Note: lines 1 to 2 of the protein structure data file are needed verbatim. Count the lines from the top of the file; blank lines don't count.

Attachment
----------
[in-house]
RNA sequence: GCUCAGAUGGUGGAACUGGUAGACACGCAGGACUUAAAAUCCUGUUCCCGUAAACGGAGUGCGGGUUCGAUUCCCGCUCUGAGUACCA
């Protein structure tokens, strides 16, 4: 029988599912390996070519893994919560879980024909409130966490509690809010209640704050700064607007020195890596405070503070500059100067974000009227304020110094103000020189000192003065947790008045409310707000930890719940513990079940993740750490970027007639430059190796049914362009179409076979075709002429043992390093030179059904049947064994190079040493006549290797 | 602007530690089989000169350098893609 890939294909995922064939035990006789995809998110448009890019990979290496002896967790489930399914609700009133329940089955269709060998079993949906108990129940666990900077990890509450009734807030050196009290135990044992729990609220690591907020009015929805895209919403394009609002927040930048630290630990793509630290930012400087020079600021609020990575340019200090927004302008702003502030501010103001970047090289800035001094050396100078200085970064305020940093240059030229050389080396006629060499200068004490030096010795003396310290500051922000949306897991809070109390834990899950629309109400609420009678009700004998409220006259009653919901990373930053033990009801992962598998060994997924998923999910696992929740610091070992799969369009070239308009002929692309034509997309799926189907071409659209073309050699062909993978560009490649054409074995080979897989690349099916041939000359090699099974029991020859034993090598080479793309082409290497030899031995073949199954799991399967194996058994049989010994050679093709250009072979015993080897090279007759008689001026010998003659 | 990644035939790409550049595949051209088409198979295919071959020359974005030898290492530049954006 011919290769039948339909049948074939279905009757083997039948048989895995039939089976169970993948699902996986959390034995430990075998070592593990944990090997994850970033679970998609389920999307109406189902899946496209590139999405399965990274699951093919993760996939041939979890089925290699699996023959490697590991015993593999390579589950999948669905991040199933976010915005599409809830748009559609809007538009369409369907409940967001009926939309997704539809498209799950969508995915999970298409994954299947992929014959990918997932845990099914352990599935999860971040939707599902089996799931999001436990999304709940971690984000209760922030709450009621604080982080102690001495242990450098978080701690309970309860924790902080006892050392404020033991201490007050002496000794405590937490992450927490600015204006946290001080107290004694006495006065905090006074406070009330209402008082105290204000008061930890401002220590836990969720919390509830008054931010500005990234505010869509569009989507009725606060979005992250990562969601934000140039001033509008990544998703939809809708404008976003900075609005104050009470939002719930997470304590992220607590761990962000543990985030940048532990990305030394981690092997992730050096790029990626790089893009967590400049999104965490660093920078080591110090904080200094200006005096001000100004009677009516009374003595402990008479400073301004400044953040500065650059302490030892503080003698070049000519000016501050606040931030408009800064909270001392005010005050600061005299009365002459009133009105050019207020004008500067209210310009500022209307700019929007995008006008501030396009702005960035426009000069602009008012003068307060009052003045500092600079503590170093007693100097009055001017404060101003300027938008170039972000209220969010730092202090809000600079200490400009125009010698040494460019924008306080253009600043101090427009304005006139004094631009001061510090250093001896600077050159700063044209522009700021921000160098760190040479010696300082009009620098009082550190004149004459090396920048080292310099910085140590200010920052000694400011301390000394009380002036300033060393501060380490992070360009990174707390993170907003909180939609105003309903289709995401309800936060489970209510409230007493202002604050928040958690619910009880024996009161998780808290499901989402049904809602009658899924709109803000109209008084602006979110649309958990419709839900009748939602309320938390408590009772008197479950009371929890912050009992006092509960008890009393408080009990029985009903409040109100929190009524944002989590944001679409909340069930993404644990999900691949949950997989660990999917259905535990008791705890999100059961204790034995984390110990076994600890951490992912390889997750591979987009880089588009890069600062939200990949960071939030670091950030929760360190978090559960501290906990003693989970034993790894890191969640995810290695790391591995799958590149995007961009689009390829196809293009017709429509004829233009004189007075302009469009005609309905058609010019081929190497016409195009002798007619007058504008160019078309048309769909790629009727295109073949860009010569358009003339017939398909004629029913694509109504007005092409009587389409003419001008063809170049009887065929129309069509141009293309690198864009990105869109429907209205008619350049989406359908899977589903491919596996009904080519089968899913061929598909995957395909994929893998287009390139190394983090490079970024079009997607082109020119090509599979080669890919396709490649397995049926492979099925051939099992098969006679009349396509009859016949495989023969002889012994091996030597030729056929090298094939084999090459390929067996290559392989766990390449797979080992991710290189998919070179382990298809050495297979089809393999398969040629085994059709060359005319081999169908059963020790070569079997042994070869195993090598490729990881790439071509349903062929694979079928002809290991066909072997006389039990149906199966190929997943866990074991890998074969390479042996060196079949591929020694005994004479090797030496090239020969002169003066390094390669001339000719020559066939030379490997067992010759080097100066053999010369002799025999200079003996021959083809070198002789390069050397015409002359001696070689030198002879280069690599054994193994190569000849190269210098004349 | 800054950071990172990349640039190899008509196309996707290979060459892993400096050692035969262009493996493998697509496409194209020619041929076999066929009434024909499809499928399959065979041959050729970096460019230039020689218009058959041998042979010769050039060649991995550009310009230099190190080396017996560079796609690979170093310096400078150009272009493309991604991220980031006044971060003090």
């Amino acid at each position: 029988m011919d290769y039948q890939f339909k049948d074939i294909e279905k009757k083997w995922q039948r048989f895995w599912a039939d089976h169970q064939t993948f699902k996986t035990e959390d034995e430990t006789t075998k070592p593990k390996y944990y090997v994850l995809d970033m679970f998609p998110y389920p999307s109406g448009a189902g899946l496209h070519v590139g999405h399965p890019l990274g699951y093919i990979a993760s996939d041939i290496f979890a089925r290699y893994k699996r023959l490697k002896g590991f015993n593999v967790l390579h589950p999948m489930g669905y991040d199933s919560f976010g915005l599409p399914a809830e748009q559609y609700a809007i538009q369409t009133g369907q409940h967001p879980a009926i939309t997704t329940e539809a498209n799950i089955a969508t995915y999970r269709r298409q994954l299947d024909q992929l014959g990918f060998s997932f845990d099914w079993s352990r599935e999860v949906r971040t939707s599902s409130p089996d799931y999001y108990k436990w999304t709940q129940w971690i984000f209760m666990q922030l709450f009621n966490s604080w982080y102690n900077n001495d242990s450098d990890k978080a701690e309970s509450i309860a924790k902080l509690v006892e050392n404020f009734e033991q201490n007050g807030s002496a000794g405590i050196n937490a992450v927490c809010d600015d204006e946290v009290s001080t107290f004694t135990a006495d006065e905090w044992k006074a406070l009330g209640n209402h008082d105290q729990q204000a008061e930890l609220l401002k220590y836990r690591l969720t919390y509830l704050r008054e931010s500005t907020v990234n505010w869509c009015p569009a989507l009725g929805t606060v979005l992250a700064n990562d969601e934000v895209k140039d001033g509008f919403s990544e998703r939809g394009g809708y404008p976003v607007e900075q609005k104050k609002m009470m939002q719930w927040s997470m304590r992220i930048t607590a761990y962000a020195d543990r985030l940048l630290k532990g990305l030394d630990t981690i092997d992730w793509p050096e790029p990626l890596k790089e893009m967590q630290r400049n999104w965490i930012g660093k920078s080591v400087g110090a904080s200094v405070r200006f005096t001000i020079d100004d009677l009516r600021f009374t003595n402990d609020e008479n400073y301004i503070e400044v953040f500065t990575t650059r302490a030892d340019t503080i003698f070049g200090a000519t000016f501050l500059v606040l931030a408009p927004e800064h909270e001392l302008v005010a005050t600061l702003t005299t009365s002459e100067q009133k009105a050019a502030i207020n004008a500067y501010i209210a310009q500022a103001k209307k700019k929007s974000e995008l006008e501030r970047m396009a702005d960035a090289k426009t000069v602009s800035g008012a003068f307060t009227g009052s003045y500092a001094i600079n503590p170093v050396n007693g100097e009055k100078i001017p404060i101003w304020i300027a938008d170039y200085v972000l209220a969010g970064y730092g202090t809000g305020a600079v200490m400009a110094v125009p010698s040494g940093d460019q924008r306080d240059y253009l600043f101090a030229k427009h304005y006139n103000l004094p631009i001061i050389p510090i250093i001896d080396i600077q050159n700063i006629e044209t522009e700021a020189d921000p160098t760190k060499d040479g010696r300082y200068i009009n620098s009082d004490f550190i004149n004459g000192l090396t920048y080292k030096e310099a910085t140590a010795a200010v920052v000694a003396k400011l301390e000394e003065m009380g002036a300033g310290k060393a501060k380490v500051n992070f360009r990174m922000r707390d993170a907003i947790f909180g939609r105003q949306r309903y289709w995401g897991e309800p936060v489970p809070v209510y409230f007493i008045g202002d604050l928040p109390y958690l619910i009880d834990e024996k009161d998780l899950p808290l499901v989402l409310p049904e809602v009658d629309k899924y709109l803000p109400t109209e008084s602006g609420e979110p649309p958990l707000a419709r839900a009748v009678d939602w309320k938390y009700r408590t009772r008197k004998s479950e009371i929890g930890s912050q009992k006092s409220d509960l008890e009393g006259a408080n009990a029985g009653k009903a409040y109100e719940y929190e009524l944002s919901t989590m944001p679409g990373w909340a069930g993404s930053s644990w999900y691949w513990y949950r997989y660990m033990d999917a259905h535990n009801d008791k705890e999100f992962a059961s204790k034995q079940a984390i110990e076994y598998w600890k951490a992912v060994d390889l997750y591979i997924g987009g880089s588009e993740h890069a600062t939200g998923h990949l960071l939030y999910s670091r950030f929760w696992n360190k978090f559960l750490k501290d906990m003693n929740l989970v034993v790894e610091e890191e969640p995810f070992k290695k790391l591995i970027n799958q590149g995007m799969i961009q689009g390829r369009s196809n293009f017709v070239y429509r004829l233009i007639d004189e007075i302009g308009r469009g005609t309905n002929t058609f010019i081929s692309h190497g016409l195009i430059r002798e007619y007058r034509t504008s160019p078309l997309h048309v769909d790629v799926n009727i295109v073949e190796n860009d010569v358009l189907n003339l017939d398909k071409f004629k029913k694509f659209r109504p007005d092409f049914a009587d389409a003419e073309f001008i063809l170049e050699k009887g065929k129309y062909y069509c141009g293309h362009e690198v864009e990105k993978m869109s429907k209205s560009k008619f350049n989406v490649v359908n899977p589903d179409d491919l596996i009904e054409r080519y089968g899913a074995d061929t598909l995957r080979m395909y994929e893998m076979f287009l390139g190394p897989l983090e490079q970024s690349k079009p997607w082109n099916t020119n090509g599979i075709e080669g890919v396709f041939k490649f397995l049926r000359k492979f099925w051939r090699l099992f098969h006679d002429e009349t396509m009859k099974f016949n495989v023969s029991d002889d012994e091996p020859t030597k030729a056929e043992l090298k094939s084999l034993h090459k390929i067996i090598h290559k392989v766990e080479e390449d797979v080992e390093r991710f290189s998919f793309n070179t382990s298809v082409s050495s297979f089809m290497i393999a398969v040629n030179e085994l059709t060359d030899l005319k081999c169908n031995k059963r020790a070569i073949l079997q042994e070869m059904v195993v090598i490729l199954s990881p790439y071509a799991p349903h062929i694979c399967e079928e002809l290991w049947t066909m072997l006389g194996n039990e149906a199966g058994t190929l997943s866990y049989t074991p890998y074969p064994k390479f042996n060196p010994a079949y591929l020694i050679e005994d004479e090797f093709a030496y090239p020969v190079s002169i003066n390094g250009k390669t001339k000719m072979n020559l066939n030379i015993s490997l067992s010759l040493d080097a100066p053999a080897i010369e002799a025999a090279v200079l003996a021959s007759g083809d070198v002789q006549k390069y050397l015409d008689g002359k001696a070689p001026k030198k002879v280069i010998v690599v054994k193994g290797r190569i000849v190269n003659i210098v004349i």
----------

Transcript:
[in-house]
RNA sequence: GCUCAGAUGGUGGAACUGGUAGACACGCAGGACUUAAAAUCCUGUUCCCGUAAACGGAGUGCGGGUUCGAUUCCCGCUCUGAGUACCA